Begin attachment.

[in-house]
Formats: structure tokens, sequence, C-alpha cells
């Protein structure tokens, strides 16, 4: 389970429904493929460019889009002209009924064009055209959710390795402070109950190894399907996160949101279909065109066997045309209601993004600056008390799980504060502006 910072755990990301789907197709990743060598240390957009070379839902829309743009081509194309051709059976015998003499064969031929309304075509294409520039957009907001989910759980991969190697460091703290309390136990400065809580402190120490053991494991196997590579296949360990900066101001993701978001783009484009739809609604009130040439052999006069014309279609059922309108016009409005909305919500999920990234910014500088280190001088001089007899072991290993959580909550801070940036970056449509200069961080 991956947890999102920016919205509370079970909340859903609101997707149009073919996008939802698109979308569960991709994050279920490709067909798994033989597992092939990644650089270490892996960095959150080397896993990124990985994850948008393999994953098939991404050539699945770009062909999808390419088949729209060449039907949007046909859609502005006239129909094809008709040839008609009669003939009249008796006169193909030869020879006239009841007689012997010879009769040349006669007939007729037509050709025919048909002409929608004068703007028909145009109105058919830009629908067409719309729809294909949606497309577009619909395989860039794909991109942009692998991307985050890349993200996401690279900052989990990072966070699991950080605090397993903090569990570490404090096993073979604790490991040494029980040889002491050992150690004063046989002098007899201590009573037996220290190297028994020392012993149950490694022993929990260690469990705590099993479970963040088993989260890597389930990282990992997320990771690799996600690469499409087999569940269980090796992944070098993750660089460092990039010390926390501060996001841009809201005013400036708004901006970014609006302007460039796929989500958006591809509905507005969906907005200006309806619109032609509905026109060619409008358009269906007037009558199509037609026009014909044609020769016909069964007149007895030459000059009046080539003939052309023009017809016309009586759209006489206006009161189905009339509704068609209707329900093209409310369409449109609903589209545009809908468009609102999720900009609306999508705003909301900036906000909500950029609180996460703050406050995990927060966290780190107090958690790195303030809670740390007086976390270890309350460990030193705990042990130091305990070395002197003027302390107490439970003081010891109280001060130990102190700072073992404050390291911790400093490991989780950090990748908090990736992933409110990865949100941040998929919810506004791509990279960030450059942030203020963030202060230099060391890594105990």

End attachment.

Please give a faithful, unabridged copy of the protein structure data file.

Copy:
[in-house]
Formats: structure tokens, sequence, C-alpha cells
């Protein structure tokens, strides 16, 4: 389970429904493929460019889009002209009924064009055209959710390795402070109950190894399907996160949101279909065109066997045309209601993004600056008390799980504060502006 910072755990990301789907197709990743060598240390957009070379839902829309743009081509194309051709059976015998003499064969031929309304075509294409520039957009907001989910759980991969190697460091703290309390136990400065809580402190120490053991494991196997590579296949360990900066101001993701978001783009484009739809609604009130040439052999006069014309279609059922309108016009409005909305919500999920990234910014500088280190001088001089007899072991290993959580909550801070940036970056449509200069961080 991956947890999102920016919205509370079970909340859903609101997707149009073919996008939802698109979308569960991709994050279920490709067909798994033989597992092939990644650089270490892996960095959150080397896993990124990985994850948008393999994953098939991404050539699945770009062909999808390419088949729209060449039907949007046909859609502005006239129909094809008709040839008609009669003939009249008796006169193909030869020879006239009841007689012997010879009769040349006669007939007729037509050709025919048909002409929608004068703007028909145009109105058919830009629908067409719309729809294909949606497309577009619909395989860039794909991109942009692998991307985050890349993200996401690279900052989990990072966070699991950080605090397993903090569990570490404090096993073979604790490991040494029980040889002491050992150690004063046989002098007899201590009573037996220290190297028994020392012993149950490694022993929990260690469990705590099993479970963040088993989260890597389930990282990992997320990771690799996600690469499409087999569940269980090796992944070098993750660089460092990039010390926390501060996001841009809201005013400036708004901006970014609006302007460039796929989500958006591809509905507005969906907005200006309806619109032609509905026109060619409008358009269906007037009558199509037609026009014909044609020769016909069964007149007895030459000059009046080539003939052309023009017809016309009586759209006489206006009161189905009339509704068609209707329900093209409310369409449109609903589209545009809908468009609102999720900009609306999508705003909301900036906000909500950029609180996460703050406050995990927060966290780190107090958690790195303030809670740390007086976390270890309350460990030193705990042990130091305990070395002197003027302390107490439970003081010891109280001060130990102190700072073992404050390291911790400093490991989780950090990748908090990736992933409110990865949100941040998929919810506004791509990279960030450059942030203020963030202060230099060391890594105990």